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Monday, December 5, 2016

Weapons Industry: Global arms sales in 2015 reached €348 billion with US share €225.47 or 80% of total reports SIPRI

Global weapons industry sales reached  €348 billion in 2015
Arms sales went on a downward slide last year, falling by 0.6 percent compared to 2014, according to the latest analysis on the global arms industry by the Stockholm International Peace Research Institute (SIPRI).

The trade had been experiencing a downward trend since 2011, but the reduction in arms sales last year showed that the pace of decline had slowed.

Despite the decrease, arms sales for the world's top 100 companies in 2015 reached $370.7 billion (348 billion euros), the think tank said in its study, indicating that the sinking numbers were no sign that the world was getting more peaceful.

"It [arms sales] has decreased, but it is still over a third higher than it used to be in the early 2000s," Aude Fleurant, director of the SIPRI arms and military expenditure program, told DW. "It is slowing down, possibly indicating a reversal of the trend since 2010. So it is difficult to say at this stage …

There are contradictory trends all over the world and it is difficult to identify a clear trend so far," she added.

US firms remain on top of the arms sales industry.

Companies based in the US dominated the arms business, with total sales amounting to $209.7 billion (€225.47 Billion) , or more than 80 percent of the total arms business in the world. Lockheed Martin maintained its position as the largest arms producer on the planet.

EU-Digest

Sunday, December 4, 2016

EU: ECB caught in monetary policy maelstrom

The European Central Bank (ECB) has done everything in its power to fuel inflation and boost economic growth, but has had limited success. Now, risks and side effects are becoming more evident.

During the height of the euro crisis in the summer of 2012, European Central Bank chief Mario Draghi pledged he would save the euro "whatever it takes." His rhetoric abruptly quieted down financial speculation against several eurozone member states.

Thereafter, the ECB cut interest rates until its key refinancing rate hit zero percent this spring. In addition, commercial banks holding money with the ECB are being punished with a negative deposit rate. Moreover, the central bank supports struggling banks with emergency loans and free credit. After all, the ECB has launched a massive asset-buying program, also known as Quantitative Easing (QE) in the spring of 2015, meaning the bank acquires government and company debts at large scale, thus effectively printing and circulating more and more money.

Not surprisingly, Draghi appears happy with his extremely accomodative monetary policy. After all, inflation, credit volume and economic growth have all been on the rise in the eurozone, if only modestly. But take a closer look and it's hard to share Draghi's optimism. The return of inflation at very low levels - the last number was 0.5 percent - can be primarily traced back to rebounding price of crude oil and groceries.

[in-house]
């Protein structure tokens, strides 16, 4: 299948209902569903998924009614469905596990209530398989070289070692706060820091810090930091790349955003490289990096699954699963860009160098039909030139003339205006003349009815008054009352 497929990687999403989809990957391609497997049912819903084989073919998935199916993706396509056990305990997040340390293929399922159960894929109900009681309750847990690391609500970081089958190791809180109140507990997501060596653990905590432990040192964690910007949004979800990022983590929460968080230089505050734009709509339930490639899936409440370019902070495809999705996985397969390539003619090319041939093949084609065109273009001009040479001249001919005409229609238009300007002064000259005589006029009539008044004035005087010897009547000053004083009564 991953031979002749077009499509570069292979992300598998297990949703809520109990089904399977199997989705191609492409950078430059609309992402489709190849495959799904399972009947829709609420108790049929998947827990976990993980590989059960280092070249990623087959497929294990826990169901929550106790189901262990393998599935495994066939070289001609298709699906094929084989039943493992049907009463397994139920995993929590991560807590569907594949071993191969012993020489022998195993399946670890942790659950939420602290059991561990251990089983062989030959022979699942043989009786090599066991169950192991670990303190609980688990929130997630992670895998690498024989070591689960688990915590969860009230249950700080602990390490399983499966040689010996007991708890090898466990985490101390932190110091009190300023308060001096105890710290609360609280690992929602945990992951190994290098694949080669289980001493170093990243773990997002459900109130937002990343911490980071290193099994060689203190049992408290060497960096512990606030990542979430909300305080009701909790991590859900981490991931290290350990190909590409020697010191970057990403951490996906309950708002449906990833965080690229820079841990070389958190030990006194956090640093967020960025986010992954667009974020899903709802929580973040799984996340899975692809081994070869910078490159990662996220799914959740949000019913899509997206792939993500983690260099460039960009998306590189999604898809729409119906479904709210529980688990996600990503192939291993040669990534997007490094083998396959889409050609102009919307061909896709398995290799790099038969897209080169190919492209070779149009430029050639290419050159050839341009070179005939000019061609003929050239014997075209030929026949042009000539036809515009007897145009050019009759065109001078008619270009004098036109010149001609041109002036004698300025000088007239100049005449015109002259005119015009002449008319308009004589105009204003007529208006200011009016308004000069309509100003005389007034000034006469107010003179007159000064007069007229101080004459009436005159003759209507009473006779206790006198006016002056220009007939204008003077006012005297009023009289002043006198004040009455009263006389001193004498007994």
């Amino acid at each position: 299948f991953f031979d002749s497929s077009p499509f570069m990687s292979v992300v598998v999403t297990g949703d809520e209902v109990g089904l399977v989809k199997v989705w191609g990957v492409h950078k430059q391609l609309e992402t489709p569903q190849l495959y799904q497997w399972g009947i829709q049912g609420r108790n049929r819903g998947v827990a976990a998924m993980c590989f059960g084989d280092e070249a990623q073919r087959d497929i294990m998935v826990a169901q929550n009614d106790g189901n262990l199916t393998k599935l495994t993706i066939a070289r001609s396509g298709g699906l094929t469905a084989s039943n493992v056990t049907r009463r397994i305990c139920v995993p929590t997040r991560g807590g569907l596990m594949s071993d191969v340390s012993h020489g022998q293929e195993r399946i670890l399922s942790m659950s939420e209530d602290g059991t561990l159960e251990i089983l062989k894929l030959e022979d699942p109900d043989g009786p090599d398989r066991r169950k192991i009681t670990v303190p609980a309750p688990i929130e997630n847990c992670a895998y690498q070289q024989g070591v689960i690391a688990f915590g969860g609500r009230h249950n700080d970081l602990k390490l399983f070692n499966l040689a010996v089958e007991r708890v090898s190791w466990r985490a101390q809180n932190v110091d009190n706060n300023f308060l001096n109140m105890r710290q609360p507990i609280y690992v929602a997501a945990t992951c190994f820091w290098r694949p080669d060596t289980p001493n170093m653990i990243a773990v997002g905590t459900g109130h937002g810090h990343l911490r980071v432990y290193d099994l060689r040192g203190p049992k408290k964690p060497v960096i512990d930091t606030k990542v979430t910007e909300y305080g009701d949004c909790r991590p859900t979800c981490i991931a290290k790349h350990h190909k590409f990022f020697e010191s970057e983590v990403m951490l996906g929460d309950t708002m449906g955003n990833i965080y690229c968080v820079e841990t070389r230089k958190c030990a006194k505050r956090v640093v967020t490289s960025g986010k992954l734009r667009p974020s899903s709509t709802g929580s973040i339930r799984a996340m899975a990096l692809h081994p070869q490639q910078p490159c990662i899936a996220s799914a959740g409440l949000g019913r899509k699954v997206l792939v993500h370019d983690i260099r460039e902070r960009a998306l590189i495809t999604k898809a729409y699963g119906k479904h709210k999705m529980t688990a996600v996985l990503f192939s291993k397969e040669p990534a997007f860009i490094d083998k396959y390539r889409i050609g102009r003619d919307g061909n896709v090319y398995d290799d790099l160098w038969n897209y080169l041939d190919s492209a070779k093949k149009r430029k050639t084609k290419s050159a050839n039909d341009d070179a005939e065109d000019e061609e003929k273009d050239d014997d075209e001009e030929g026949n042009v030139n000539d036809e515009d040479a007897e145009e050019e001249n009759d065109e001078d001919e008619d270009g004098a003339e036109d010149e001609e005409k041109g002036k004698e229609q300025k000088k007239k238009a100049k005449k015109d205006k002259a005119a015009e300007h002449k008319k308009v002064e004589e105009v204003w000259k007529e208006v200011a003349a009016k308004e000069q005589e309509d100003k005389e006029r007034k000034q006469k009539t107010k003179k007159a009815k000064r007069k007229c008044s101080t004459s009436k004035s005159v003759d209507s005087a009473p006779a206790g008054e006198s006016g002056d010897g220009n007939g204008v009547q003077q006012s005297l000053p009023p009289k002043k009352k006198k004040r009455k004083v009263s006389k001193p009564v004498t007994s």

By contrast, eurozone members fiscal policies have had precious little little effect on those mark-ups. The gush of newly-minted euros, instead, is keeping "zombie banks" and "zombi companies" artificially alive, as it fails to kickstart anemic growth in the euro currency area..

It isn't entirely speculative, therefore, that the ECB's monetary policy is part of the problem, not the solution. Deutsche Bank economist Stefan Schneider told DW that the willingness of eurozone governments to reform their economies has "markedly dropped after Draghi's whatever-it-takes announcement, especially in countries at the bloc's southern periphery" - a fact that has also been substantiated by OECD analyses, he adds.

The Organisation for Economic Cooperation and Development has found that higher interest rates before the 2012 debt crisis, had forced governments of crisis states to implement more than half of OECD's recommended growth initiatives. Last year, however, this share dropped to below 20 percent. This shouldn't come as a surprise: Draghi's promise, in conjunction with the bond purchase program, has minimized the difference in interest rates between German sovereign debt and those of crisis-hit states in the south of Europe. Without psychological strains, it is doubtful that politicians will go through with unpopular reforms when there is no fiscal pressure.

Read more: ECB caught in monetary policy maelstrom | NRS-Import | DW.COM | 02.12.2016

Saturday, December 3, 2016

Saudis Brace for Bankruptcy, Bring Dramatic Measures to Public Sector

A two-year drop in oil prices has inflicted a dramatic blow to the economy of one of the world’s richest countries. If no changes are made, Saudi Arabia, according to some Saudi experts, will go bankrupt in three to four years.

Since 90 percent of the kingdom's income is derived from oil exports, the price drop, from over $110 per barrel in mid 2014 to a low of just over $30 recently, is a disaster, as national monetary reserves are depleted at a  breathtaking rate.